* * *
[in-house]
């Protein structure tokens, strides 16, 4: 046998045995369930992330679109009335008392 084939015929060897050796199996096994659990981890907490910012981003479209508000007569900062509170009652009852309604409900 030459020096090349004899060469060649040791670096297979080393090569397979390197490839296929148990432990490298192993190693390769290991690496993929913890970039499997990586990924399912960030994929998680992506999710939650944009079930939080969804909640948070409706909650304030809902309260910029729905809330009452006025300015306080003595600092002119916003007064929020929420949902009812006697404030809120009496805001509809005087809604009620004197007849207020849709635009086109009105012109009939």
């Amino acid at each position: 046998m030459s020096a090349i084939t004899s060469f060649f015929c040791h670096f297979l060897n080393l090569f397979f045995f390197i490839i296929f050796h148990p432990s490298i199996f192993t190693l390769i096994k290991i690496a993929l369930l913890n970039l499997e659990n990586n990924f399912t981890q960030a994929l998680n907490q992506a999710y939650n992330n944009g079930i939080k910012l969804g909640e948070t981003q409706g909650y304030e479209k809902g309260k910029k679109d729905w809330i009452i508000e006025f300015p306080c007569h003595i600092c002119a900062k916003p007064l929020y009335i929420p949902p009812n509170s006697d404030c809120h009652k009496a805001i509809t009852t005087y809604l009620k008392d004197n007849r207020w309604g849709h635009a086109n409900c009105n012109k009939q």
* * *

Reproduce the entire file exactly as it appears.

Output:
[in-house]
């Protein structure tokens, strides 16, 4: 046998045995369930992330679109009335008392 084939015929060897050796199996096994659990981890907490910012981003479209508000007569900062509170009652009852309604409900 030459020096090349004899060469060649040791670096297979080393090569397979390197490839296929148990432990490298192993190693390769290991690496993929913890970039499997990586990924399912960030994929998680992506999710939650944009079930939080969804909640948070409706909650304030809902309260910029729905809330009452006025300015306080003595600092002119916003007064929020929420949902009812006697404030809120009496805001509809005087809604009620004197007849207020849709635009086109009105012109009939």
């Amino acid at each position: 046998m030459s020096a090349i084939t004899s060469f060649f015929c040791h670096f297979l060897n080393l090569f397979f045995f390197i490839i296929f050796h148990p432990s490298i199996f192993t190693l390769i096994k290991i690496a993929l369930l913890n970039l499997e659990n990586n990924f399912t981890q960030a994929l998680n907490q992506a999710y939650n992330n944009g079930i939080k910012l969804g909640e948070t981003q409706g909650y304030e479209k809902g309260k910029k679109d729905w809330i009452i508000e006025f300015p306080c007569h003595i600092c002119a900062k916003p007064l929020y009335i929420p949902p009812n509170s006697d404030c809120h009652k009496a805001i509809t009852t005087y809604l009620k008392d004197n007849r207020w309604g849709h635009a086109n409900c009105n012109k009939q």